Friday, December 17, 2010

Rage Against the Dying of the Light

Methods of Defiance are about to go up a notch around here. Both my desktop and laptop computers were taken out by a serious virus yesterday and the day before. The first time it happened was exactly when I sat down and turned on the computer to catch up on this neglected blog. Our phone lines were down for a week. Telecommunications at High Velocity World Headquarters dipped to an all time low. Methods of defiance and the resolve to use the obstacles as a pushing force to break on through, keep me going.

It felt personal the second time when my laptop went down. We were bussed in to the World Wide Web, the laptop and I, doing business in the cybersphere, checking out a potential client's music video when the deadly, "your computer has been infected" message showed up. The instruction from my Computer Advisor had been: turn it off immediately and disconnect it from the internet which is what I did. It felt like I'd been peacefully walking down a street when, out of the blue, the friend I was with suddenly died. Hadn't realized how much sentient life I had granted the laptop.

Feeling angry at Evil Hacker Robots who launch destructive viruses against innocent silicon based matrixes I turned on the radio to hear Rock the Casbah by The Clash playing. It fit and amplified my mood exponentially. Some meta-programming circuit kicked in somewhere that decided to search for an alternate interpretation of the song title . I came up with Rock the Casbah = Crystallize the Holy Place which put a bit of an alchemical spin on my mood.

Then I flashed on something Dub Gabriel had posted on Facebook about Richard Holbrooke's last words to his Pakistani doctor before being sedated - "we've got to end this war." It's amazing what a deathbed perspective can do for one's sanity. How much differently would the political world run if politicians were able to gain that perspective?

Voluntarily gaining and maintaining a perspective of death before one's imminent corporal demise, meaning having the sense that one's death is always there right around the corner, gets recommended in both the Fourth Way teachings of Gurdjieff and in the shamanic tales of Carlos Castaneda. If I recall correctly, Castenada called Death an ally. Death does serve as an ally for accessing more rarefied circuits of consciousness.

"Die before you die" is an instruction found in the most ancient of Mystery Schools. Aleister Crowley gives an excellent exercise to simulate the feeling of one's death and rebirth into the light in the form of Osiris, the Egyptian analog of Christ.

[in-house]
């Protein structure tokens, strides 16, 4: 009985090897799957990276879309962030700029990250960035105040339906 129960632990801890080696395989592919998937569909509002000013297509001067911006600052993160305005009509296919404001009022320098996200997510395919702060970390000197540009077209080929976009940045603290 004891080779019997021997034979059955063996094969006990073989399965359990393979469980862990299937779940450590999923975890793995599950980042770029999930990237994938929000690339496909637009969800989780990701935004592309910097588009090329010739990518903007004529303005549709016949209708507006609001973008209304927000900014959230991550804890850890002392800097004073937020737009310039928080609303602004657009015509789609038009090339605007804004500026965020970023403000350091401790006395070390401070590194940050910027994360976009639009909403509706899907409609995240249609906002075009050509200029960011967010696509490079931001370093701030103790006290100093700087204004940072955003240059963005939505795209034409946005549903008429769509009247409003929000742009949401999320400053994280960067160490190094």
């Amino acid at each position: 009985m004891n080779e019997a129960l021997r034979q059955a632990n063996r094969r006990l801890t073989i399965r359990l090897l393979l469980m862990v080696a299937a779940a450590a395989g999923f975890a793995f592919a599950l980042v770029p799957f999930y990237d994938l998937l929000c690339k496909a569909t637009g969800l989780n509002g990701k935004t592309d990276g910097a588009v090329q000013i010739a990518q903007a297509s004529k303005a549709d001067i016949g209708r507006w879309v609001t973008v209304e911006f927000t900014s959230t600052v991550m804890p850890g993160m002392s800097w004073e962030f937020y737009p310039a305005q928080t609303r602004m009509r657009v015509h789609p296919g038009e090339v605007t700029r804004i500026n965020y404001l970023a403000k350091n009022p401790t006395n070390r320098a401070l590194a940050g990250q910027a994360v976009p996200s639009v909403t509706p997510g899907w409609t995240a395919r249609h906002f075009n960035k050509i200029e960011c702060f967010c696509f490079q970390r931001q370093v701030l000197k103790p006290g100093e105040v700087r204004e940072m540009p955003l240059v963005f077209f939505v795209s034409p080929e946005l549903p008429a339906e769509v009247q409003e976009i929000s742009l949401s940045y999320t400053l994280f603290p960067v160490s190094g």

The fader that adjusted my anger level which had been turned down, finally died as I stepped through the Library door. It got replaced with a firm resolve to transmit these communications more frequently and regularly. Communicating methods of defiance defines a method of defiance, for me.

As Richard Holbrooke found out too late, a deathbed perspective can serve as a method of defiance against the violent mechanicality of unconscious human life. Having this perspective also allows one to enjoy one of my favorite poems by Dylan Thomas with gnostic gusto. Dedicated to Don Van Vliet, ie Captain Beefheart who just crossed over.

Do not go gentle into that good night,
Old age should burn and rage at close of day;
Rage, rage against the dying of the light.

Though wise men at their end know dark is right,
Because their words had forked no lightning they
Do not go gentle into that good night.

Good men, the last wave by, crying how bright
Their frail deeds might have danced in a green bay,
Rage, rage against the dying of the light.

Wild men who caught and sang the sun in flight,
And learn, too late, they grieved it on its way,
Do not go gentle into that good night.

Grave men, near death, who see with blinding sight
Blind eyes could blaze like meteors and be gay,
Rage, rage against the dying of the light.

And you, my father, there on the sad height,
Curse, bless me now with your fierce tears, I pray.
Do not go gentle into that good night.
Rage, rage against the dying of the light.

Painting by Don Van Vliet.


  1. Thank you for this Oz. Interesting connection with The Clash. I have been studying into how to make the body more crystalline. Wouldn't the body be considered the Holy Place or Holy Temple?

  2. Might want to check out a book called The Seven Bodies of Man by E.J. Gold. Very concise, direct and to the point.